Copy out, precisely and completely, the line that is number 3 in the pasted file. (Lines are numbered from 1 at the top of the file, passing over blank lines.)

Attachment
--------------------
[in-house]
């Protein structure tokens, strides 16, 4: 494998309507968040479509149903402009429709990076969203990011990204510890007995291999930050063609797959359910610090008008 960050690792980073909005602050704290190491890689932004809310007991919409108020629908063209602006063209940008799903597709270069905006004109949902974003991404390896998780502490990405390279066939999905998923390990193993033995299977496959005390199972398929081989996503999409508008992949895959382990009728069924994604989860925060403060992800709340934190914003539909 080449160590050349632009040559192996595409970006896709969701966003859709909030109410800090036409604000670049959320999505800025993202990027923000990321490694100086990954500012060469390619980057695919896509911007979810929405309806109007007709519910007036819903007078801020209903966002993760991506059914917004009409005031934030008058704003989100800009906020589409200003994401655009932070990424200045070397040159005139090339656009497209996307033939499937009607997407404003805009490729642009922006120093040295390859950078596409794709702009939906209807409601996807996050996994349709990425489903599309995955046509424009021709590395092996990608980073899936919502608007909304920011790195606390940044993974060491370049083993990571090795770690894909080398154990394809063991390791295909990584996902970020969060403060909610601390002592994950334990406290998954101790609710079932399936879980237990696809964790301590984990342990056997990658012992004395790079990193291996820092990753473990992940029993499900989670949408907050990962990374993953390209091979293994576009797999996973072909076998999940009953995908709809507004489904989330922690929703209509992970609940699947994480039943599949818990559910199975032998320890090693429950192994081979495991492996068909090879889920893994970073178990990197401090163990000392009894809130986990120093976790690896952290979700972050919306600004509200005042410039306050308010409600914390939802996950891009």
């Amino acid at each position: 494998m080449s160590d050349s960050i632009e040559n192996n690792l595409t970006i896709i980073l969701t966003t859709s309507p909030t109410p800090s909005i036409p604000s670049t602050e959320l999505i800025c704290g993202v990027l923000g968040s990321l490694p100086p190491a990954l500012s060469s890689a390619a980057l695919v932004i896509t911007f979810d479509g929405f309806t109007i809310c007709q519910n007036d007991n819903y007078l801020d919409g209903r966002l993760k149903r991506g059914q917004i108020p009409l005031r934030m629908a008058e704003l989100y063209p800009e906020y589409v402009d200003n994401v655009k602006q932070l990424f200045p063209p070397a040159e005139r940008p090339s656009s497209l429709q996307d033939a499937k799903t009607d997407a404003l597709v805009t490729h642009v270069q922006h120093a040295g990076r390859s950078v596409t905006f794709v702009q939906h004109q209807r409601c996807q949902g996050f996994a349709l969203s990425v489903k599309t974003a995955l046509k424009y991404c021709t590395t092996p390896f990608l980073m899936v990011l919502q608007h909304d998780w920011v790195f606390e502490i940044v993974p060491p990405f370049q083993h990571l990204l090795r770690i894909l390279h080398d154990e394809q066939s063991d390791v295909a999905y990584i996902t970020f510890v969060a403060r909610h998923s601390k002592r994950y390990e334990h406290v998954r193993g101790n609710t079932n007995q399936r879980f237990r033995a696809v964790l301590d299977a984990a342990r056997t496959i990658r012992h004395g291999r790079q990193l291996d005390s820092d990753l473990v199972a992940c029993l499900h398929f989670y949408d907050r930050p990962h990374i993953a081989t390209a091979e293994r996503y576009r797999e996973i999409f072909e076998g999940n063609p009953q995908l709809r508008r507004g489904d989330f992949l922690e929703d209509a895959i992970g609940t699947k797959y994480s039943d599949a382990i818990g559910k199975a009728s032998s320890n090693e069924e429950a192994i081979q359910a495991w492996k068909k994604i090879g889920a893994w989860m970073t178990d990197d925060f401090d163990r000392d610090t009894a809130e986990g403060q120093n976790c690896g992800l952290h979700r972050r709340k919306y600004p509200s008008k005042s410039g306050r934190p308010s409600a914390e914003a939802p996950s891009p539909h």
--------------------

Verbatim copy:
């Amino acid at each position: 494998m080449s160590d050349s960050i632009e040559n192996n690792l595409t970006i896709i980073l969701t966003t859709s309507p909030t109410p800090s909005i036409p604000s670049t602050e959320l999505i800025c704290g993202v990027l923000g968040s990321l490694p100086p190491a990954l500012s060469s890689a390619a980057l695919v932004i896509t911007f979810d479509g929405f309806t109007i809310c007709q519910n007036d007991n819903y007078l801020d919409g209903r966002l993760k149903r991506g059914q917004i108020p009409l005031r934030m629908a008058e704003l989100y063209p800009e906020y589409v402009d200003n994401v655009k602006q932070l990424f200045p063209p070397a040159e005139r940008p090339s656009s497209l429709q996307d033939a499937k799903t009607d997407a404003l597709v805009t490729h642009v270069q922006h120093a040295g990076r390859s950078v596409t905006f794709v702009q939906h004109q209807r409601c996807q949902g996050f996994a349709l969203s990425v489903k599309t974003a995955l046509k424009y991404c021709t590395t092996p390896f990608l980073m899936v990011l919502q608007h909304d998780w920011v790195f606390e502490i940044v993974p060491p990405f370049q083993h990571l990204l090795r770690i894909l390279h080398d154990e394809q066939s063991d390791v295909a999905y990584i996902t970020f510890v969060a403060r909610h998923s601390k002592r994950y390990e334990h406290v998954r193993g101790n609710t079932n007995q399936r879980f237990r033995a696809v964790l301590d299977a984990a342990r056997t496959i990658r012992h004395g291999r790079q990193l291996d005390s820092d990753l473990v199972a992940c029993l499900h398929f989670y949408d907050r930050p990962h990374i993953a081989t390209a091979e293994r996503y576009r797999e996973i999409f072909e076998g999940n063609p009953q995908l709809r508008r507004g489904d989330f992949l922690e929703d209509a895959i992970g609940t699947k797959y994480s039943d599949a382990i818990g559910k199975a009728s032998s320890n090693e069924e429950a192994i081979q359910a495991w492996k068909k994604i090879g889920a893994w989860m970073t178990d990197d925060f401090d163990r000392d610090t009894a809130e986990g403060q120093n976790c690896g992800l952290h979700r972050r709340k919306y600004p509200s008008k005042s410039g306050r934190p308010s409600a914390e914003a939802p996950s891009p539909h």